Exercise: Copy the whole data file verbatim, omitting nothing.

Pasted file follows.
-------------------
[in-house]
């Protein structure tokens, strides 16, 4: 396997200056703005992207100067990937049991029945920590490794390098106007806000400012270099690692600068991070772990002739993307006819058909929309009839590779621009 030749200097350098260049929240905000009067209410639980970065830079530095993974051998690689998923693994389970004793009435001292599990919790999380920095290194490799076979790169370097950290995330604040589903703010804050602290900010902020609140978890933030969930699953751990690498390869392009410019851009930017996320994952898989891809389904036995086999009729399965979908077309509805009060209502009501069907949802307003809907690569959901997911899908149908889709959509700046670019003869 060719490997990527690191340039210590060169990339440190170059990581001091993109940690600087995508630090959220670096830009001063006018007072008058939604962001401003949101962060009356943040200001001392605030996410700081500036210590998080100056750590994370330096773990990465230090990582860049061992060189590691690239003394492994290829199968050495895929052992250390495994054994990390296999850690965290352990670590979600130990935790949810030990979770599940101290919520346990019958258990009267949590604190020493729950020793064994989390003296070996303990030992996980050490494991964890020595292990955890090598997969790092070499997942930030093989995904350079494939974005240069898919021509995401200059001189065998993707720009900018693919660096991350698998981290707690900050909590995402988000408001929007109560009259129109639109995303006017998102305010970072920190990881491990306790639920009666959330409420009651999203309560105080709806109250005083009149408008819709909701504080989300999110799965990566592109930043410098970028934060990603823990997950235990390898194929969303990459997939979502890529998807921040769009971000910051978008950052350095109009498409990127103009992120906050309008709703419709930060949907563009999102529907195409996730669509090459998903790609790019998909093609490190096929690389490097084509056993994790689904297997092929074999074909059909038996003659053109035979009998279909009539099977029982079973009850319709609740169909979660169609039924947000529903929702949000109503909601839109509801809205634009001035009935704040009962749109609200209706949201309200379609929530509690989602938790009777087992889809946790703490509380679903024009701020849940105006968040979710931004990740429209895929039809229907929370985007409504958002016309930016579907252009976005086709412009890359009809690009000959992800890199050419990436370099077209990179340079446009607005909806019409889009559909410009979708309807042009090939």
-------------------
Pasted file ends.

[in-house]
């Protein structure tokens, strides 16, 4: 396997200056703005992207100067990937049991029945920590490794390098106007806000400012270099690692600068991070772990002739993307006819058909929309009839590779621009 030749200097350098260049929240905000009067209410639980970065830079530095993974051998690689998923693994389970004793009435001292599990919790999380920095290194490799076979790169370097950290995330604040589903703010804050602290900010902020609140978890933030969930699953751990690498390869392009410019851009930017996320994952898989891809389904036995086999009729399965979908077309509805009060209502009501069907949802307003809907690569959901997911899908149908889709959509700046670019003869 060719490997990527690191340039210590060169990339440190170059990581001091993109940690600087995508630090959220670096830009001063006018007072008058939604962001401003949101962060009356943040200001001392605030996410700081500036210590998080100056750590994370330096773990990465230090990582860049061992060189590691690239003394492994290829199968050495895929052992250390495994054994990390296999850690965290352990670590979600130990935790949810030990979770599940101290919520346990019958258990009267949590604190020493729950020793064994989390003296070996303990030992996980050490494991964890020595292990955890090598997969790092070499997942930030093989995904350079494939974005240069898919021509995401200059001189065998993707720009900018693919660096991350698998981290707690900050909590995402988000408001929007109560009259129109639109995303006017998102305010970072920190990881491990306790639920009666959330409420009651999203309560105080709806109250005083009149408008819709909701504080989300999110799965990566592109930043410098970028934060990603823990997950235990390898194929969303990459997939979502890529998807921040769009971000910051978008950052350095109009498409990127103009992120906050309008709703419709930060949907563009999102529907195409996730669509090459998903790609790019998909093609490190096929690389490097084509056993994790689904297997092929074999074909059909038996003659053109035979009998279909009539099977029982079973009850319709609740169909979660169609039924947000529903929702949000109503909601839109509801809205634009001035009935704040009962749109609200209706949201309200379609929530509690989602938790009777087992889809946790703490509380679903024009701020849940105006968040979710931004990740429209895929039809229907929370985007409504958002016309930016579907252009976005086709412009890359009809690009000959992800890199050419990436370099077209990179340079446009607005909806019409889009559909410009979708309807042009090939």